By ALAN PERROTT
Sakiusa "Junior" Uluvula, the 10-month-old baby battling to ward off meningococcal B disease, is back on a ventilator after developing a new infection.
Junior has already lost his legs and right arm to the disease and distraught relatives have gathered at the Starship Hospital intensive care unit to hold a vigil with his parents.
His mother, Tima Uluvula, was yesterday extremely upset by the setback as Junior had improved enough last week to come off the ventilator on Friday.
"He's not looking very good," she said.
"They're putting him back on the breathing machine now.
"His temperature is high - very, very high. The doctors reckon it's another infection."
The news is a lot better for 7-month-old Charlotte Cleverley-Bisman, who is also at the Starship. The Waiheke Island baby has lost most of her arms and legs after contracting the disease four weeks ago.
"She's astounded everybody for the way she has healed," said her father, Perry Bisman.
"There's no lingering infection and she won't need any further amputations. That's a 'probably won't' but she's doing pretty good.
"We're rapt. We just can't believe how fast she's healed because the last thing we were told was that doctors may have to amputate again."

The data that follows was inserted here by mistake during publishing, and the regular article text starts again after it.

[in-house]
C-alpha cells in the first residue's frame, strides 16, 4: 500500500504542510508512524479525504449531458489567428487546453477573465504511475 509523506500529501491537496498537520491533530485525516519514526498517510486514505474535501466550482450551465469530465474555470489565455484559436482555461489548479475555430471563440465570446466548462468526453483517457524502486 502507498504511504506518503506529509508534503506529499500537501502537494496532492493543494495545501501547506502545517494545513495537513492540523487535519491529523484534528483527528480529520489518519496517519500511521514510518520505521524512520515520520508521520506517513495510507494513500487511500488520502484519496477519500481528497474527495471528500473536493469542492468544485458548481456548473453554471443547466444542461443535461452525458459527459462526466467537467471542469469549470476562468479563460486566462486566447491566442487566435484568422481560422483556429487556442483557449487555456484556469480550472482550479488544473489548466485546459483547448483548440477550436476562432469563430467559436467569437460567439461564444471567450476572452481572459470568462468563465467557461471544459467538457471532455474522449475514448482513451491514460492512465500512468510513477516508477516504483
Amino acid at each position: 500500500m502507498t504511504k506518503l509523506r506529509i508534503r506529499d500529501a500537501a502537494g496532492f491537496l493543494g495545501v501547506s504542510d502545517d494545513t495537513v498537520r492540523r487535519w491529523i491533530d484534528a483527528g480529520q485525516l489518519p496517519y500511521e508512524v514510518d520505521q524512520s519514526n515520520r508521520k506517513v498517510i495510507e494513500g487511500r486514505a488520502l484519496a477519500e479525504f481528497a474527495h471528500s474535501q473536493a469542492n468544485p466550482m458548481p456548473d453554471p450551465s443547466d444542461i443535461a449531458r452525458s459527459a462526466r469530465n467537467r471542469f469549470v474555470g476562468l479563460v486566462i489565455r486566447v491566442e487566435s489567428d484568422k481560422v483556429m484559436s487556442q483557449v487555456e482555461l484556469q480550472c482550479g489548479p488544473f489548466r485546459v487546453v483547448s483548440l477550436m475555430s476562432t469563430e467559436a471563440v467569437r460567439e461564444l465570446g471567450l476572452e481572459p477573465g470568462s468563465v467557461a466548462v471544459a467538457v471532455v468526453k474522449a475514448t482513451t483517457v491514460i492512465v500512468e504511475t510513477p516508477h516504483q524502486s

He said they took Charlotte for a 20-minute pushchair ride inside the hospital yesterday.
"We are pretty tired, but we took her round to see the people who have helped her."
Charlotte was admitted a month ago "and we've been here 24 hours around the clock, with one of us in her room all the time. There's still a long way to go, but the news is getting better".
The last amputations, on her right leg above the knee and right arm above the elbow, may prevent the muscles in Charlotte's limbs from growing, which could lead to problems with prosthetic attachments later in life.
Within the next two weeks, Charlotte may be moved to the burns unit at Middlemore Hospital to be closer to the plastic surgeons who have been travelling cross-town to treat her.
Mr Bisman said Charlotte would probably need more corrective surgery over the next 18 months.
Herald Feature: Meningococcal Disease
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By ALAN PERROTT